We hadn’t originally planned to visit Prince Edward Island on this trip. A call from some RV friends we’d met in Florida in 2011 changed our plans. They were work camping as hosts in Maine and wanted to visit P.E.I. before returning home to Pennsylvania. Would we like to meet up? What are plans for if not to change? Prince Edward Island was named for, can you guess, Prince Edward, Duke of Kent and Strathearn (1767–1820), the fourth son of King George III and the father of Queen Victoria.
We picked a park close to the Confederation Bridge, Linkletter Provincial Park, for our stay. Many of the P.E.I. parks offer full hook-ups. The Confederation Bridge is the longest bridge in the world crossing ice covered waters. It opened in 1997 and cost one billion dollars to construct. When you cross the 8 mile Confederation Bridge in a car the concrete barriers block much of the view. When you come over in a truck or RV you’re above the barrier and get a great view. There’s no charge to cross over from New Brunswick but going back with an RV be prepared for a hefty toll (almost $50 Canadian). While the park itself was very nice, if you were coming for the beach it isn’t the place we’d recommend. The beach is strewn heavily with seaweed and at high tide almost disappears. As a base for sightseeing it worked just fine. Most visitors to P.E.I. come for the miles of red, sandy beaches. Unfortunately, we arrived the same time as a tropical storm worked its way up the coast. It was very rainy and windy the majority of the week.
Our friends had gotten tickets for a new play debuting this summer, Evangeline, a musical based on the Longfellow poem. It was playing at the Confederation Center in Charlottestown, capital of P.E.I. Other shows that play annually in Charlottestown are Anne of Green Gables and Ann and Gilbert based on the book, Anne of Green Gables. Evangeline was terrific! It was Broadway quality for the cast, scenery, choreography and music. If it is playing when you visit, consider this a must see. We wouldn’t be surprised if this show tours other cities in the US and Canada. We didn’t have time to sightsee in Charlottestown but would love to return. Hey, give us credit, we haven’t said when we come back for quite a while!
For a touristy but interesting spot to see go to The Bottle Houses. Long before recycling was in vogue, Edouard Arsenault, fisherman and carpenter of western P.E.I., transformed over 25,000 bottles into small buildings on his property in the Acadian town of Cap-Egmont. His inspiration was a postcard from the bottle castle in Vancouver, British Columbia. Unfortunately, this attraction no longer exists. Between 1980-1984 he built six structures. The structures deteriorated after their creator’s death. Not wanting them to disappear, his grandson lovingly restored them. The attraction is still owned and operated by his descendants.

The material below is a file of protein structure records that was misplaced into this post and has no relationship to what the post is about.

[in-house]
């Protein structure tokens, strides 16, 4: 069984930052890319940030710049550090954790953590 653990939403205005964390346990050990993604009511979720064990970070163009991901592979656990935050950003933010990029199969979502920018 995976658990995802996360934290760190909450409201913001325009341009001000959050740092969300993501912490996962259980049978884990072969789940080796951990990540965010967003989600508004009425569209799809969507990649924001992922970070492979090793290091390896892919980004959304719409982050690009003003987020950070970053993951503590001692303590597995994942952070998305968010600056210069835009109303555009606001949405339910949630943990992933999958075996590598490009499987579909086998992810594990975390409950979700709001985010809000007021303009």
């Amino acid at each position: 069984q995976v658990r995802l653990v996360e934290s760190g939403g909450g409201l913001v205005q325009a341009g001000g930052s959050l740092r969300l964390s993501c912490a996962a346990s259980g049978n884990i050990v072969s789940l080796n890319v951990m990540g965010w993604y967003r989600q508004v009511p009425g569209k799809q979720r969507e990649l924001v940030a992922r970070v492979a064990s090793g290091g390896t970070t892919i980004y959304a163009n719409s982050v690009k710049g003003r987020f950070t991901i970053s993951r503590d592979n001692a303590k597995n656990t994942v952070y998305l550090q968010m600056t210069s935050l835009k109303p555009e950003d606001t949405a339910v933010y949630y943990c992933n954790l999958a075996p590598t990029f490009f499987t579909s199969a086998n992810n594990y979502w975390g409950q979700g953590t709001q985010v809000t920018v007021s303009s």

Another unexpectedly interesting place was the Potato Museum. PEI is flat and sandy and grows a lot of potatoes. So here’s the answer to our Roadside Trivia #6. The two places which were first to put slogans on license plates: P.E.I. and Idaho. What did they have in common, potatoes, of course! While one side of the museum is about potato farming, the other side depicts life on P.E.I. between 1880s and 1950s. Here, you’ll find everything from old suitcases to an iron lung. Of course, today potato farming and processing is done by large corporations and you’ll see huge processing plants as you travel the island. However, it hasn’t lost it’s rural charm.
At least on the west side of the island, where we did most of our sightseeing, there are several Acadian communities. During the summer farm stands are plentiful and in the Fall new potato stands with honor system boxes take their place. If you like old churches or cemeteries you’ll find driving backroads enjoyable. We didn’t get to Cavendish NP or the east side of the island. Another trip? Well, if you insist.
When you come to P.E.I. a must is going to one of the lobster suppers. Some are sponsored by local churches so just look for signs along the roadway. Others are commercial enterprises. It really doesn’t matter. The meal is all you can eat save the lobster. That you order by the size you want. We had 1 and 1/2 pounders which was more than enough!
With this we end the posts about our glorious summer in the Canadian Maritimes.